When supermarkets are offering more varieties of fresh mushrooms - portobello, crimini, shiitake, even morels in season - why buy dried?

Showcase magazine, a publication of the National Association for Specialty Food Trade, recently spelled out three good reasons: Dried mushrooms offer flavor, convenience and mushroom "broth."Fresh mushrooms are about 90 percent water; dried mushrooms are about 90 percent flavor.

Convenience is not being limited to the mushrooms' "seasons," not having to carefully clean them without soaking and not worrying about the gills opening as the mushrooms quietly age in the refrigerator. Dried mushrooms wait until you're ready to use them.

Reconstituting dried mushrooms in water results in a very flavorful "broth." This mushroom liquid can do as much to add and round out the flavor of a dish as a tiny amount of anchovies. The usual directions are to soak dried wild mushrooms in hot water from 20 minutes to 2 hours. The longer the soaking, the better the extraction. Or put an ounce of dried mushrooms in 2 cups of water and heat it a few minutes with microwaves to get a good start on "broth."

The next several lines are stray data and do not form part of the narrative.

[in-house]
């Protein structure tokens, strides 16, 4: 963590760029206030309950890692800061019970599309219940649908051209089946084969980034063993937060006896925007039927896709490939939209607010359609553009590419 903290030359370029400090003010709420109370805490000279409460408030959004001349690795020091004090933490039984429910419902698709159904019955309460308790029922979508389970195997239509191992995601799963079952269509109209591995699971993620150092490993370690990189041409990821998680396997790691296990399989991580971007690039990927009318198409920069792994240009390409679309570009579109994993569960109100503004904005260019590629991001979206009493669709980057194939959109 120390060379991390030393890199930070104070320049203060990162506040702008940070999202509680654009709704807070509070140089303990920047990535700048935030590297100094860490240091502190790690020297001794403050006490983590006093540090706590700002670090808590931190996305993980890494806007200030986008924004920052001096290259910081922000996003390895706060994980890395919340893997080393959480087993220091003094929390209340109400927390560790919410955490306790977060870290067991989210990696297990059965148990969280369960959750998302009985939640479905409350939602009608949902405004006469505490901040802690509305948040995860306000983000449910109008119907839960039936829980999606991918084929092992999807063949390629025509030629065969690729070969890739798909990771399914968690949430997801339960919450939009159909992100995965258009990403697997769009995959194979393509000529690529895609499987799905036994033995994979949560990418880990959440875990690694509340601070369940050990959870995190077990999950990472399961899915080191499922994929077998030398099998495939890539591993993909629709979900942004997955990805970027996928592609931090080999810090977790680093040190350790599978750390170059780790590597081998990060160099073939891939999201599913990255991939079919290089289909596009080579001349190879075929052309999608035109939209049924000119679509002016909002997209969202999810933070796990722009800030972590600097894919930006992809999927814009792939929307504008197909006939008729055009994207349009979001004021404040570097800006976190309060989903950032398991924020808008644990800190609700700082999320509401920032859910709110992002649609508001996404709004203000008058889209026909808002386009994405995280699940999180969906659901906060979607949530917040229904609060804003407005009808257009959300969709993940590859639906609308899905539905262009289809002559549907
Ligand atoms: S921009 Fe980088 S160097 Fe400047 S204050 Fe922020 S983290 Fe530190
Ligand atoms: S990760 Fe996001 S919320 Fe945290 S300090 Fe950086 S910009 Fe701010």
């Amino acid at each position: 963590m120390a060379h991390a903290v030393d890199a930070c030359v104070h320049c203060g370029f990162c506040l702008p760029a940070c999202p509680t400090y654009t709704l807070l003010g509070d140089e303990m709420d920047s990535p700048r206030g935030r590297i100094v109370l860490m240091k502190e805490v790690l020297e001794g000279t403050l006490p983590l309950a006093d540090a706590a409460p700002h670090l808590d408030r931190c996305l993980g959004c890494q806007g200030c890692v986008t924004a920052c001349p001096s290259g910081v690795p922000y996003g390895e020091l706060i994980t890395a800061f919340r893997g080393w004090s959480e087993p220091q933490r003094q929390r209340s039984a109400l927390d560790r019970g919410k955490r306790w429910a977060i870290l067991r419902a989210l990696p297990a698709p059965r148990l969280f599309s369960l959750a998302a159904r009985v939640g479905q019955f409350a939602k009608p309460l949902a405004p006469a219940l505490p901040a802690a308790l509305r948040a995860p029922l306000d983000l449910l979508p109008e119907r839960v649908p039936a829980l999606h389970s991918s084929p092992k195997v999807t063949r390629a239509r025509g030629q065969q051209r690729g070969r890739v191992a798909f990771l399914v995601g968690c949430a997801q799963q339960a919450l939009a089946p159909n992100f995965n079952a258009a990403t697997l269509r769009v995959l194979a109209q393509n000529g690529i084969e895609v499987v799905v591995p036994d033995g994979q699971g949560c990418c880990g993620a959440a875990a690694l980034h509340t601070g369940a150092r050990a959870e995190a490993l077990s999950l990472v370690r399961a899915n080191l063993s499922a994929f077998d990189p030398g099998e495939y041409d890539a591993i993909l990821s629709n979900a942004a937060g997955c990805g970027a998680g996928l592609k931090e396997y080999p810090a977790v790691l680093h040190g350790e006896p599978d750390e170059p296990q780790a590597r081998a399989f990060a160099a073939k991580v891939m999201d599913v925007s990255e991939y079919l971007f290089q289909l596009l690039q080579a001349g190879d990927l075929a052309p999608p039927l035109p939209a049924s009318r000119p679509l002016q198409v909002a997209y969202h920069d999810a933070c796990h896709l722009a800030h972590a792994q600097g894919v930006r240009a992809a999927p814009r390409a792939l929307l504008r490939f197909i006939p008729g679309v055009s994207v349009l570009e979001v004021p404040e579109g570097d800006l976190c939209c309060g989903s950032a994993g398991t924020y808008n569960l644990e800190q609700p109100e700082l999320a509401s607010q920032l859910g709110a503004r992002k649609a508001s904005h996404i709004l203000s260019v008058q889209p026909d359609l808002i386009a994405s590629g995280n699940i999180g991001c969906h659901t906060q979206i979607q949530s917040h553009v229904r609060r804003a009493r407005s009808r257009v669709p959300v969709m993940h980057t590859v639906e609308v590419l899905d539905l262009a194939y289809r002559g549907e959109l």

Whichever way you go, coarsely chop the reconstituted mushrooms (they won't be pretty) and add them to a stew, sauce or soup. Strain any grit from the liquid.